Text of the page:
Nornah Awoh, equity analyst, says every market has its cycle. He was speaking about the fluctuations in Nigeria’s stock market and the fact that the market has done well in recent times.
The Nigerian stock market closed on a positive note last year. However, there was some volatility in the market in February as market capitalization fell by about two percent. Things have picked up again with the market gaining by little over 14 percent as at Wednesday, March 7th.
Awoh says it is no big deal really. “There will always be an upward swing again along the line. What is missing in the market is the knowledge gap,” he said.
Indeed, Nigeria’s capital market had always been upbeat. Just before the bubble burst in 2008, interest in the nation’s capital market was high. The retail end of the market saw major inflows because of the high returns investors could garner from quick profit-taking activities.
The result of events in 2008 to 2010 was that individual investors pulled out of the market, diverting their funds to what they considered safer options like the money market and properties even while experiencing lower yields.
Kayode Jamiu, Head of Trading, Apt Securities and Funds Limited, says the problem of investor confidence is caused by a lack of investor education. According to him, education is key to getting the desired stock market in the country, and stockbrokers like himself should take time to adequately advise and educate their clients.
He says such enlightenment is key to keeping foreign investors interested and attracting new domestic investors. “Let us build confidence in this market,” Jamiu says. “If the foreign investors can see the kind of confidence we display in this market, they will surely come and push up the market. And we can do better by ourselves.”
Although Jamiu believes that a market with local and foreign players is good news, he doesn’t think local investors should abandon the market purely to foreign portfolio investors. “There is no way we should allow foreigners to be controlling our capital market,” Jamiu says.
Awoh agrees with him. “Foreign participation is welcome,” says Awoh His concern is when foreign investors become the dominating factor in the market. For instance, when foreign players in the market hold up to 50 percent stake, that becomes a challenge, because anytime there is policy that seems not to be favourable to foreign players, there will be movement in large numbers away from the market, and that becomes a big challenge for the local players (investors).
Founder and Investment adviser of the AOE Investors’ Club, Akingbe Olatunji, believes foreign portfolio investors are gradually removing their funds from the market.
According to him, most of the money to be made in the stock market has already been made, as most of the stocks have become fairly or fully valued; investors are already cashing out from stocks and are either holding their money in cash or Treasury Bills until another opportunity to enter the market presents itself. Akingbe says “For the foreign portfolio investors, while that may be a factor, I see it as more of ‘I have made good profit why risk it in a market where the opportunities are not as attractive as they used to be.’”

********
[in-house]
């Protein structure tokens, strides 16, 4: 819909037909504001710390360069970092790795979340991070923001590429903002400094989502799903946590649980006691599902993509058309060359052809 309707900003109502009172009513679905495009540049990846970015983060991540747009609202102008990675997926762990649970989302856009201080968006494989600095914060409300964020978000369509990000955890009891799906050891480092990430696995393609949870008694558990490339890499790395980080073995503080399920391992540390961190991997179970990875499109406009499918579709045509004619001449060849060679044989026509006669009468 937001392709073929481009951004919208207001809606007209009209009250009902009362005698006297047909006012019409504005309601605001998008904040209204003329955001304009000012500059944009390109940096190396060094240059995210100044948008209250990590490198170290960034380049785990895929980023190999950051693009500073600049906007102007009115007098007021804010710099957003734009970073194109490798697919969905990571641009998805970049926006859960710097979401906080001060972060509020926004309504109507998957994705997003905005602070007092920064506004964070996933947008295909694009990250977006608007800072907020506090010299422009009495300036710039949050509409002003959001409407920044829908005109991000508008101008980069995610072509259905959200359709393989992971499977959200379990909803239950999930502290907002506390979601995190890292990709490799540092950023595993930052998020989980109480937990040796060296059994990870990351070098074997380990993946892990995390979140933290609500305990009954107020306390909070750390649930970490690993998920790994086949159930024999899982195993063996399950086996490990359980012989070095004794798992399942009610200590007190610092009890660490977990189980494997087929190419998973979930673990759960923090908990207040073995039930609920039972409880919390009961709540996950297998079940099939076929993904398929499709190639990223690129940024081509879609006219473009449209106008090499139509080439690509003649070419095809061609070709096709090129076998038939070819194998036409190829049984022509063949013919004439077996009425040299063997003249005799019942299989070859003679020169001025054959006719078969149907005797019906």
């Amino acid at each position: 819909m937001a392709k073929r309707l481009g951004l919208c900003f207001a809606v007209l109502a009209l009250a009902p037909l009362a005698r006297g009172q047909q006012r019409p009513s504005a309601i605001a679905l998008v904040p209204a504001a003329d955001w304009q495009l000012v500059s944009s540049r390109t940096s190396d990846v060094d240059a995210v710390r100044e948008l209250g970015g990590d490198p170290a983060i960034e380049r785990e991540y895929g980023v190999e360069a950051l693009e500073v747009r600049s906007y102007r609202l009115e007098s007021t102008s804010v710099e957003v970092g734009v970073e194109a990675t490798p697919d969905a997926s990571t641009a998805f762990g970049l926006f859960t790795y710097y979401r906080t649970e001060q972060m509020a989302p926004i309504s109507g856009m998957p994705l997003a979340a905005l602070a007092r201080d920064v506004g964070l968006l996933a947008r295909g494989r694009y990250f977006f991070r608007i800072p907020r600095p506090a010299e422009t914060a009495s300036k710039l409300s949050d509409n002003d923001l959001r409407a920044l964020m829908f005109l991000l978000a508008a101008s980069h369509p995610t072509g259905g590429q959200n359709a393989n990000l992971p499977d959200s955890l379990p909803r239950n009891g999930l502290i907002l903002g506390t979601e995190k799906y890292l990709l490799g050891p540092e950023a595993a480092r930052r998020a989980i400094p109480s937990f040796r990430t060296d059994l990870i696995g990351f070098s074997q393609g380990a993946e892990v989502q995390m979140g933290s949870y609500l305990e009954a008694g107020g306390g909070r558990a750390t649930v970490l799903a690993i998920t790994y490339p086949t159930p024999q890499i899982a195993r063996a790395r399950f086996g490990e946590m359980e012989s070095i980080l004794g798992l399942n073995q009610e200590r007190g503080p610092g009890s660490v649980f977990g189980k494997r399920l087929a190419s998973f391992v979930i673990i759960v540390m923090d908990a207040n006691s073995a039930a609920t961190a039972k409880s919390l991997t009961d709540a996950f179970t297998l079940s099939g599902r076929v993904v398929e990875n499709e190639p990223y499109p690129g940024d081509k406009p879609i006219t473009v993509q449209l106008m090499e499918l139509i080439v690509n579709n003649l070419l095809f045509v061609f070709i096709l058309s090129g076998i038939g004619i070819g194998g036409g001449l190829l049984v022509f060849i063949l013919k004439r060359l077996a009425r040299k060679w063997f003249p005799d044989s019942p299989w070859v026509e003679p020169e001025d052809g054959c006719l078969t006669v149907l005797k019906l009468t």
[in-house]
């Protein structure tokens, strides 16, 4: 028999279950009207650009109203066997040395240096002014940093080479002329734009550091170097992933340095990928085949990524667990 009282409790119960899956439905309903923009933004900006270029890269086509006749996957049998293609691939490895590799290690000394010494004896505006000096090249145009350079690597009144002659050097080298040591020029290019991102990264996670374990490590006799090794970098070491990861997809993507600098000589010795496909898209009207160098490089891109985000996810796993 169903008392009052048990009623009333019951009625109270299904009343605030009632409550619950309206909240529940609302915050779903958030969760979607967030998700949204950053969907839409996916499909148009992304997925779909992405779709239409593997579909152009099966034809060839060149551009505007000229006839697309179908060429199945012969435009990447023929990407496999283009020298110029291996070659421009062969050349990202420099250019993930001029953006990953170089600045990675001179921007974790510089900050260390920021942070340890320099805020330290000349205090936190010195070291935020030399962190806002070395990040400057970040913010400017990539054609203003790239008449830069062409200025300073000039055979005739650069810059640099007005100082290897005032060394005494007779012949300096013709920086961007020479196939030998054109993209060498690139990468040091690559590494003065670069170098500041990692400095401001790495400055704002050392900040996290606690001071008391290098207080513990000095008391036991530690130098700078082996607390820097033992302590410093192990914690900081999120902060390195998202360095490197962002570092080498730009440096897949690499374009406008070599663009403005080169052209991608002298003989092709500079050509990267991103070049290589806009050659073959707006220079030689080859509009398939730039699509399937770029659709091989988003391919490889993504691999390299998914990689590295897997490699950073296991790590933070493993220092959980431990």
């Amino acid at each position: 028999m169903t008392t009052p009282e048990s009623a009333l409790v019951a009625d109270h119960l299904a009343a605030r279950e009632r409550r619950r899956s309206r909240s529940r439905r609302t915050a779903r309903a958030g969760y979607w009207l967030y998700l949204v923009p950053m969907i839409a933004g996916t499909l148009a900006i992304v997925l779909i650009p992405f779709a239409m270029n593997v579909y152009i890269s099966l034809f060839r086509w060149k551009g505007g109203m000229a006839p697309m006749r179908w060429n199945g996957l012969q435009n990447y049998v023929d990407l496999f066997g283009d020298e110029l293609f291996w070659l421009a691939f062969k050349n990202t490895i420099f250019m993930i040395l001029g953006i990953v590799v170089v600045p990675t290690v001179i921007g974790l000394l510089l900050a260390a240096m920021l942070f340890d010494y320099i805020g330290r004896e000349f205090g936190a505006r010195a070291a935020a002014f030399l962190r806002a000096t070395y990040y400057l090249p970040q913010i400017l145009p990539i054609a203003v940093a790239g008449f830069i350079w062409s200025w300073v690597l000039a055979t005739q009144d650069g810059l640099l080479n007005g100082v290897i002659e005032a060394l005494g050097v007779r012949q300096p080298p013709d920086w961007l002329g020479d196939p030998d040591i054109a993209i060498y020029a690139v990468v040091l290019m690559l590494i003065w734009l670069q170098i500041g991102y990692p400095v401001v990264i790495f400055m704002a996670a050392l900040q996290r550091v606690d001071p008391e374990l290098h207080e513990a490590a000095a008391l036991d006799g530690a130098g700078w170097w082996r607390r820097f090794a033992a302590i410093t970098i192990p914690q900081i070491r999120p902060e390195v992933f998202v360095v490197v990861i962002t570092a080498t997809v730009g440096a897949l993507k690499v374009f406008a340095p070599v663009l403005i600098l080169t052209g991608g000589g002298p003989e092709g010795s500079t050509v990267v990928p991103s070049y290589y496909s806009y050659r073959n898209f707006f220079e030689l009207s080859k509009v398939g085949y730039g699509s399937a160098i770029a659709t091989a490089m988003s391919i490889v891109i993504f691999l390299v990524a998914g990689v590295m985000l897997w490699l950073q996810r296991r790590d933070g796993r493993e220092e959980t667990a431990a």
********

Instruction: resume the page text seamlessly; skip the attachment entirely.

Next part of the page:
He believes that the implication of investors crashing out of the equity market for the economy is that “we are likely to see an increase in the demand for fixed-income investment instruments.”
Jamiu says domestic investors should keep playing in the market, and for good reason. “I will enjoin the domestic investors to make sure that they invest in this market, because these stocks trading at battered prices before are now getting better, and it is the best period for investors to take positions. Such investments are also advisedly to be made long-term and not short-term. They should engage in value investing, which means that you invest in stocks that have strong fundamentals.”
Analysts say every market will fluctuate, but within a reasonable band. What makes the market is the ability to move in terms of the prices; the market’s lead indicators such as the All-Share Index and Market Capitalisation will swing up and down from time to time.
Jamiu, Akingbe and Awoh all agree that looking up to foreign capital and investors for hefty participation in the market may not always be advisable, Therefore, a need for the government and the pertinent regulatory agencies to encourage local investors to play a more critical role in terms of the proportion of the market they hold.
They say government needs to show more commitment to growing the stock market by having more stable and market-friendly policies. For instance, should government decide to abrogate withholding tax, yields in the capital market will definitely rise, and there will be an increased attraction to investors, which will invariably cause an upward swing.
And, even though the temptation to see the capital market as a barometer of the economy is strong, Akingbe says sometimes, there is a lag between what happens in the market and in the economy. “The fact that there is lull in the market presently does not mean that the economy is slowing down. What is currently happening in the market has more to do with the emotions or perception of most of the operators in the market rather than with the economy.”
A version of this article appears in print on Business Eye Magazine, Volume 11 Edition 3| Place order | Current edition | Subscribe